The leader of Hoa team was kind enough to talk about the way they’re using the Ghibli style and mixing different elements to build a marvelous game in Unity.
The leader of the Hoa team was kind enough to talk about the way they’re using the Ghibli style and mixing different elements to build a marvelous game in Unity.
Our team consists of graduates from universities in Singapore (NTU and NUS). Currently, we have 4 members: 2 artists and 2 programmers. We are going to add another programmer and a composer to our lineup soon. All our members have a full time job, and work part time on Hoa in our spare time.
Hoa is the first big project for all members of our team. Only me, Ryo, the team leader, have experience working in the game industry prior to this. Hoa started as my side project while working as an artist in the university’s gamelab. As the scale of the game slowly got bigger, I started recruiting friends who studied with me in college to help out, and that’s how our team was built.
When I started the project, my only thought is to try and make a side-scroller that looks stunning. I’ve always been a fan of side-scrolling games with beautiful visual like Trine, Limbo, Rayman… and I wanted to make one like those. But to do that I need a story, so I started to write one. After a few rounds of brainstorming, I took a liking to the idea of the main character finding his/her way home. It’s a simple and elegant scenario that allows us to get the characters through different environments and showcase the beautiful side-scrolling visual, and it also has lots of potential for backstories.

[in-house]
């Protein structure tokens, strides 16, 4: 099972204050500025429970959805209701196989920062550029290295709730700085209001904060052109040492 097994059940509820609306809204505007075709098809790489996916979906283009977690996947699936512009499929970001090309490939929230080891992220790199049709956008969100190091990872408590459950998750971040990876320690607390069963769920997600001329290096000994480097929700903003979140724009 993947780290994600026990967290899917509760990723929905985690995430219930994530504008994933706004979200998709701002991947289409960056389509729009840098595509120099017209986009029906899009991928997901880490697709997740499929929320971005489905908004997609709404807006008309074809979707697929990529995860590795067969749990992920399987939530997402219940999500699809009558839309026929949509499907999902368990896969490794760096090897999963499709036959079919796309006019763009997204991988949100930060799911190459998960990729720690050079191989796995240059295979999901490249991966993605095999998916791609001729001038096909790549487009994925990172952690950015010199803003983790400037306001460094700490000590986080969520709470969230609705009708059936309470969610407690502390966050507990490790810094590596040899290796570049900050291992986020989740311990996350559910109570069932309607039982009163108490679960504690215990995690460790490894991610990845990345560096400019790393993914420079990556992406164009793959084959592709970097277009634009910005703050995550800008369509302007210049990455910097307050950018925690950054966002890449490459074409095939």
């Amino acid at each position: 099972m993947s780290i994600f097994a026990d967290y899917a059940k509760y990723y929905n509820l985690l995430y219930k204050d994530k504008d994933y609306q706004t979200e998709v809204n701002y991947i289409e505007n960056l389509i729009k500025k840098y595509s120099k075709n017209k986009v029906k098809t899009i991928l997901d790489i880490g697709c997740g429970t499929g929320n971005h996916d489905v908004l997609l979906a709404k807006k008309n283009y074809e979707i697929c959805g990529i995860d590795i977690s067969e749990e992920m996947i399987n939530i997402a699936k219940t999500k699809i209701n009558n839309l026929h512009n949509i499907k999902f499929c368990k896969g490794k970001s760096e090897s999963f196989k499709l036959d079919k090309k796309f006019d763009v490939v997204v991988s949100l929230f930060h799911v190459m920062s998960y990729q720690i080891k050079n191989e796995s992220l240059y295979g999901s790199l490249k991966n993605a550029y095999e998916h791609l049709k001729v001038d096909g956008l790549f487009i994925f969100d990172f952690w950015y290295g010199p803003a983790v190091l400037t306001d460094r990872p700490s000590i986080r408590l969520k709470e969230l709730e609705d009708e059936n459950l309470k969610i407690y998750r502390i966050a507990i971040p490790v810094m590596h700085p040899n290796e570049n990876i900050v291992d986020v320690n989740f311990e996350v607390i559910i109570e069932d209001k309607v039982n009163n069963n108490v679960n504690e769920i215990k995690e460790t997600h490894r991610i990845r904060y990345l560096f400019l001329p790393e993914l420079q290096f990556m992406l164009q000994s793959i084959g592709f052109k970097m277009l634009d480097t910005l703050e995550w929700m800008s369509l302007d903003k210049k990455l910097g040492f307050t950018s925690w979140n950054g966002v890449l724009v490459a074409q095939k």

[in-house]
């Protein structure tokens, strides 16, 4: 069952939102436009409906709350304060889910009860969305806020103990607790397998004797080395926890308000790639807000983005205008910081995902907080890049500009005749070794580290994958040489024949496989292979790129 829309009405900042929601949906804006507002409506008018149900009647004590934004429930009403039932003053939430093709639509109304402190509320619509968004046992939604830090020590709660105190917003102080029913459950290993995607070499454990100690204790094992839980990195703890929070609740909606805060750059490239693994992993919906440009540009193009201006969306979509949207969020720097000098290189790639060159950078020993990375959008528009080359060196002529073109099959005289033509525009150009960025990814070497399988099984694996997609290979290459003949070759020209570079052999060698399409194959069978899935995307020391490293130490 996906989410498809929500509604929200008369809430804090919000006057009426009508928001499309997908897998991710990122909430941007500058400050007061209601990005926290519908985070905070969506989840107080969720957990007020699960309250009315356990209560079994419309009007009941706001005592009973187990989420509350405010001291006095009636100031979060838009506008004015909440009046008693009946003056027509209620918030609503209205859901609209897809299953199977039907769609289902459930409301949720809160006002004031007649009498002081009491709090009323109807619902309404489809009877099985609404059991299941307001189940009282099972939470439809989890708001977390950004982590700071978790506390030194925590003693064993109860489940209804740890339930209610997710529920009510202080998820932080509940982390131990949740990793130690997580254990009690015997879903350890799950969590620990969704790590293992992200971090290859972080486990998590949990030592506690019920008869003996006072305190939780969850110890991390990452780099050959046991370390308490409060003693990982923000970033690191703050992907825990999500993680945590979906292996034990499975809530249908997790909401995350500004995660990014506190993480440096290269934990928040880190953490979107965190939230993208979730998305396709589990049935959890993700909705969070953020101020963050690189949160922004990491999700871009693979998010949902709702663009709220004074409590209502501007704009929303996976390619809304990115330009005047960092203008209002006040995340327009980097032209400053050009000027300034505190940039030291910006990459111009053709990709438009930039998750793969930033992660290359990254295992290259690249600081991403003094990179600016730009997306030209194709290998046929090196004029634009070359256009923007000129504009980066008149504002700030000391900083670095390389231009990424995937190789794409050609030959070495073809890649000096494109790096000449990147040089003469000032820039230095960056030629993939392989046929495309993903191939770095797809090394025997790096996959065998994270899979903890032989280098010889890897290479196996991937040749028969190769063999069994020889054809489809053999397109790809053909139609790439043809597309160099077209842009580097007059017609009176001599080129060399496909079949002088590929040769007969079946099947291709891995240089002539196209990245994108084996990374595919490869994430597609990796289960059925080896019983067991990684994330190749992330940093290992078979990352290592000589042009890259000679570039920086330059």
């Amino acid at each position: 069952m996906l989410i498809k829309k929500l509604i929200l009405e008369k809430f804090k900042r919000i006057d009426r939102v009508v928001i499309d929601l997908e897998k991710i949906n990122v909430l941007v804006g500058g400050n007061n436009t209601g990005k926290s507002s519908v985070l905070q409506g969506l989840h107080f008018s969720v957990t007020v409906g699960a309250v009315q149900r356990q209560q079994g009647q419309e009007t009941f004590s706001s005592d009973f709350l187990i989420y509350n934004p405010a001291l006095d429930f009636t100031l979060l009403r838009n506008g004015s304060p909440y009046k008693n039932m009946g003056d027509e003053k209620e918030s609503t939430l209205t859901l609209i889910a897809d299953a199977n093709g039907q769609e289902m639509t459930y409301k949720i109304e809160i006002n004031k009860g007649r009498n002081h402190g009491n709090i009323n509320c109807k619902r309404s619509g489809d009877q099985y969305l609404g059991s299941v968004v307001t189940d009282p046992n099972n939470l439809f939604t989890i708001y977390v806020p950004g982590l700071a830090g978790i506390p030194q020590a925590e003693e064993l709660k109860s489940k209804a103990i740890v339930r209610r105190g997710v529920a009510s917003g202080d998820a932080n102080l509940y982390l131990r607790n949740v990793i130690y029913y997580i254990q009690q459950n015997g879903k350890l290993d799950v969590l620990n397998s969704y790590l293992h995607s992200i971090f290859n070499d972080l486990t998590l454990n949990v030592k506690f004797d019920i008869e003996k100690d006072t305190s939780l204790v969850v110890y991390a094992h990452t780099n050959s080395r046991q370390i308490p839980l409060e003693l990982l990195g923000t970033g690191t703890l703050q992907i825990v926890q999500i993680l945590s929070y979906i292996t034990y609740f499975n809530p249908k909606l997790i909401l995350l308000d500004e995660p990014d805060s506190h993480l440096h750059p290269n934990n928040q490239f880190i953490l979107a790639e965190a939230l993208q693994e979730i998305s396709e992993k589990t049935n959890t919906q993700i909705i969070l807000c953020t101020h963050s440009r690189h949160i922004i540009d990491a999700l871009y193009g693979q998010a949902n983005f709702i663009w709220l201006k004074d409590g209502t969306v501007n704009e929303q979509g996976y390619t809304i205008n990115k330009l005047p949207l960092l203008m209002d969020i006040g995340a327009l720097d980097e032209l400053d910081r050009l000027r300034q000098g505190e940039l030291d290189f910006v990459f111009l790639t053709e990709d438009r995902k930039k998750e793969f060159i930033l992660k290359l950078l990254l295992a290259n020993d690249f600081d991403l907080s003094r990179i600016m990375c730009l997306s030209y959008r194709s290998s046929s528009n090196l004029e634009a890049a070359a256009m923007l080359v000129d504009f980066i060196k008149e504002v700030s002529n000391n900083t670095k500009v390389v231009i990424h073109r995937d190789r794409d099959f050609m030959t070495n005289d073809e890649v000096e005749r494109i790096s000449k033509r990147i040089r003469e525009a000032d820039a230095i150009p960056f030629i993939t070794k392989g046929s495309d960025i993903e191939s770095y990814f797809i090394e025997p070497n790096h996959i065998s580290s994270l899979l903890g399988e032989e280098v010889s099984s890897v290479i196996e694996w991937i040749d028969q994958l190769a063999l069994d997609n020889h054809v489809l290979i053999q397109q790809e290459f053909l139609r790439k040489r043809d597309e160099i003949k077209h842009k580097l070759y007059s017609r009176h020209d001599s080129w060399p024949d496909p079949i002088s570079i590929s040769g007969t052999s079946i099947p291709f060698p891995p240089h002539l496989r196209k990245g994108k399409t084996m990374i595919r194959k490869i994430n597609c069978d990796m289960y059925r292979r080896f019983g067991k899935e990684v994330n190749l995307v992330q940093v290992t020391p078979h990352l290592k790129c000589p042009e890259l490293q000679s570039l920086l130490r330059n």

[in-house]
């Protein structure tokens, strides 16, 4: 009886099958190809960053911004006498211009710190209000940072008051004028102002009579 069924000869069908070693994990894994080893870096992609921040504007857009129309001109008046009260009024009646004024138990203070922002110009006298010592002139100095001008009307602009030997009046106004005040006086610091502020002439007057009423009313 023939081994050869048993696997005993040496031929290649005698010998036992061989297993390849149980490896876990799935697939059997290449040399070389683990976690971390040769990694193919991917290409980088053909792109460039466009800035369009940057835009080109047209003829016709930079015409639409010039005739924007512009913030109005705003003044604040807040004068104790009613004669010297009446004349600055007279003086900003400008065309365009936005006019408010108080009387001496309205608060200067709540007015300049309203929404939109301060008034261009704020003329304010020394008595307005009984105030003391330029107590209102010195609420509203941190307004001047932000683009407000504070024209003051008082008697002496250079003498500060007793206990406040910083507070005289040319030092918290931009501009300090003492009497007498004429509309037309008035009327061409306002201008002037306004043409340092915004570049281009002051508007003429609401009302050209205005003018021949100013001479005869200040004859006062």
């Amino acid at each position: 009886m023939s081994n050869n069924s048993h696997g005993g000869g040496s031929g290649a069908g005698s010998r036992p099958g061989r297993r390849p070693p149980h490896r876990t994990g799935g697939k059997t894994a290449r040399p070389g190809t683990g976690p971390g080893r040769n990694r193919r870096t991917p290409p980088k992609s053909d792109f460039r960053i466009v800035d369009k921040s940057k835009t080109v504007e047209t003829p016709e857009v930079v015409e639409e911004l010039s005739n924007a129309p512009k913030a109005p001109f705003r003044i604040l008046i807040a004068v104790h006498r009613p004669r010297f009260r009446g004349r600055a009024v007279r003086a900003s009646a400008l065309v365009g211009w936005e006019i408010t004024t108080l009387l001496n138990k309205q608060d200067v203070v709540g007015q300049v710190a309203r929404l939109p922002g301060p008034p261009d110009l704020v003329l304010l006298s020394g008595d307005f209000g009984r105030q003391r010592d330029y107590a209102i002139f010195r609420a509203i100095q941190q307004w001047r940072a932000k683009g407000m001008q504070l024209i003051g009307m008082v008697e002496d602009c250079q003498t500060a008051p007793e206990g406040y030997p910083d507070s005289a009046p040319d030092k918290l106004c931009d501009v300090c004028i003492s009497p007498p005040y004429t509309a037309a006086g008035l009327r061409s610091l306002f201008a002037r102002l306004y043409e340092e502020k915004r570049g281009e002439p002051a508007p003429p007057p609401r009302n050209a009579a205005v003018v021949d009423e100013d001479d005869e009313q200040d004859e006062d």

With that as the starting idea, I went through countless discussions with our Creative Director, Son-Tra, to sort out the story’s details. The plot went through a lot of revision before reaching its current form. Unfortunately, we cannot share too much about the story at the moment, but you get the general idea.
When I first came up with the story of Hoa, I had no idea how the game would look like. The only thing I knew at the time is that I want it to be so beautiful that people would want to play it just to be in it. So I went to Son-Tra and we decided to start with building our main character. Inspired by her backstory and the actions she is expected to perform, we eventually came to the current design.
Sample concept of the main character
We then experimented with putting the character in various art styles. To our surprise, she fits in nicely with the hand painted backgrounds of Japanese animation, especially ones from Studio Ghibli. Another plus point of this art style is its attention to depicting plants and flowers – a big part of our storyline. That was when we decided to pursue our current aesthetics.
One reason for choosing Unity is that for the awesome things that the engine can do, the learning curve is not too steep. Despite the lack of experience in game industry, our members were able to pick up Unity pretty quickly.